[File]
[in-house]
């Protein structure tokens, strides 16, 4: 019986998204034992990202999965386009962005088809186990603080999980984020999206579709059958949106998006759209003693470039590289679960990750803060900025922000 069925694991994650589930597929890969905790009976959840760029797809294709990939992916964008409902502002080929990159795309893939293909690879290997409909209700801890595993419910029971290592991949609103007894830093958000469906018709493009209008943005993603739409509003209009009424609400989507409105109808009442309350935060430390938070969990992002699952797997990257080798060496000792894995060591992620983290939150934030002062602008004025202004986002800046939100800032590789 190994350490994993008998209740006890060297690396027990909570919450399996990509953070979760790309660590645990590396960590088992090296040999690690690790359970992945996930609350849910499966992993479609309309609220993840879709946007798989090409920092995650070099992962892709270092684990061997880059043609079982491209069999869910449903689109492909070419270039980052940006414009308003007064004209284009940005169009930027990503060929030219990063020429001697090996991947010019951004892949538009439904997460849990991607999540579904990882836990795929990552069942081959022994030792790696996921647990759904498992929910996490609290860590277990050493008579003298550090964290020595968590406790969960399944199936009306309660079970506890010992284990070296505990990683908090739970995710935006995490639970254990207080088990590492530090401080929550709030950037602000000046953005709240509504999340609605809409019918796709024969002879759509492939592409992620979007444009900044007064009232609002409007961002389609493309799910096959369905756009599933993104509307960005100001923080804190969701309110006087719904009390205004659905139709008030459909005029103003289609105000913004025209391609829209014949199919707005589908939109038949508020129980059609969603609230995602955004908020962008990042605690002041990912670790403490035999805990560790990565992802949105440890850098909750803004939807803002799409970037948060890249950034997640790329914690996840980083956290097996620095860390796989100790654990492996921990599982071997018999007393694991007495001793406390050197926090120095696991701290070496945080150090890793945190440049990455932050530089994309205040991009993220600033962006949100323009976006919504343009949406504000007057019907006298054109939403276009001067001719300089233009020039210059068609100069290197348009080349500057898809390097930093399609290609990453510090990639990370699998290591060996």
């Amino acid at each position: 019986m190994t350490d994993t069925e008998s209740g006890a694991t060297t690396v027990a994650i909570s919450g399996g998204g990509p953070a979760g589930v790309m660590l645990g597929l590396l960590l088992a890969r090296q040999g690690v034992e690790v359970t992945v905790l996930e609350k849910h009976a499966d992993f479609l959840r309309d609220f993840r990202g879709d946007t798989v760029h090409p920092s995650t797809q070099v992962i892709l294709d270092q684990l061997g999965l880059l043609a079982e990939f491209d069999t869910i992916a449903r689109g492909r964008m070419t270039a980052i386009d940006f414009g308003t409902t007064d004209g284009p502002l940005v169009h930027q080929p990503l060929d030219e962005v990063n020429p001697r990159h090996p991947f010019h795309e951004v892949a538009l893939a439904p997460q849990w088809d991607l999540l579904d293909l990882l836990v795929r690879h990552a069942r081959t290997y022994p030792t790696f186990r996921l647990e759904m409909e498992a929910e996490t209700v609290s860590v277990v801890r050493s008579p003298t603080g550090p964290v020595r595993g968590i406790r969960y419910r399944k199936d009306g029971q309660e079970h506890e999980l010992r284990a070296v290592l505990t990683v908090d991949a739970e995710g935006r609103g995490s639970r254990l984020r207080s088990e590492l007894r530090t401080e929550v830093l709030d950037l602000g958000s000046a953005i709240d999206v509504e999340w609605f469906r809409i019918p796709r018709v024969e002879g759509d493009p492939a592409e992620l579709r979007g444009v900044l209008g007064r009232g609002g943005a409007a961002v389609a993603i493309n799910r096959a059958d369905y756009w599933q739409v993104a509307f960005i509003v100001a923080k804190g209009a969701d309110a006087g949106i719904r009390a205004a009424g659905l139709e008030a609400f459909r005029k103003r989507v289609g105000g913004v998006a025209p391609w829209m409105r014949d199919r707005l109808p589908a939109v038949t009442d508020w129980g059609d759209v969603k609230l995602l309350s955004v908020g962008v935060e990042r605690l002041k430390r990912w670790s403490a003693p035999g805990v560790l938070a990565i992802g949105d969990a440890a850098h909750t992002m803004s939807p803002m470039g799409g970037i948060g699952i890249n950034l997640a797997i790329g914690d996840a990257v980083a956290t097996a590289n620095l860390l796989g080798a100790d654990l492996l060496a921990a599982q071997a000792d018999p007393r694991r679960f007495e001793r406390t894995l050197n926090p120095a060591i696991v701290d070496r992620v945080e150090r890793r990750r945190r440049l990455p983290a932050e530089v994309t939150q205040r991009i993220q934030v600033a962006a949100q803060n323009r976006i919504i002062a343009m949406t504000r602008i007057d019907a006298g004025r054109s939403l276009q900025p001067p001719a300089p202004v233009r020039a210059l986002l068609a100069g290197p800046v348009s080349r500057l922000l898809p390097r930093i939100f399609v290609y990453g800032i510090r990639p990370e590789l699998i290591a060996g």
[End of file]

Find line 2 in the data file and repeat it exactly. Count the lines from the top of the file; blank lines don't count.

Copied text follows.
């Protein structure tokens, strides 16, 4: 019986998204034992990202999965386009962005088809186990603080999980984020999206579709059958949106998006759209003693470039590289679960990750803060900025922000 069925694991994650589930597929890969905790009976959840760029797809294709990939992916964008409902502002080929990159795309893939293909690879290997409909209700801890595993419910029971290592991949609103007894830093958000469906018709493009209008943005993603739409509003209009009424609400989507409105109808009442309350935060430390938070969990992002699952797997990257080798060496000792894995060591992620983290939150934030002062602008004025202004986002800046939100800032590789 190994350490994993008998209740006890060297690396027990909570919450399996990509953070979760790309660590645990590396960590088992090296040999690690690790359970992945996930609350849910499966992993479609309309609220993840879709946007798989090409920092995650070099992962892709270092684990061997880059043609079982491209069999869910449903689109492909070419270039980052940006414009308003007064004209284009940005169009930027990503060929030219990063020429001697090996991947010019951004892949538009439904997460849990991607999540579904990882836990795929990552069942081959022994030792790696996921647990759904498992929910996490609290860590277990050493008579003298550090964290020595968590406790969960399944199936009306309660079970506890010992284990070296505990990683908090739970995710935006995490639970254990207080088990590492530090401080929550709030950037602000000046953005709240509504999340609605809409019918796709024969002879759509492939592409992620979007444009900044007064009232609002409007961002389609493309799910096959369905756009599933993104509307960005100001923080804190969701309110006087719904009390205004659905139709008030459909005029103003289609105000913004025209391609829209014949199919707005589908939109038949508020129980059609969603609230995602955004908020962008990042605690002041990912670790403490035999805990560790990565992802949105440890850098909750803004939807803002799409970037948060890249950034997640790329914690996840980083956290097996620095860390796989100790654990492996921990599982071997018999007393694991007495001793406390050197926090120095696991701290070496945080150090890793945190440049990455932050530089994309205040991009993220600033962006949100323009976006919504343009949406504000007057019907006298054109939403276009001067001719300089233009020039210059068609100069290197348009080349500057898809390097930093399609290609990453510090990639990370699998290591060996």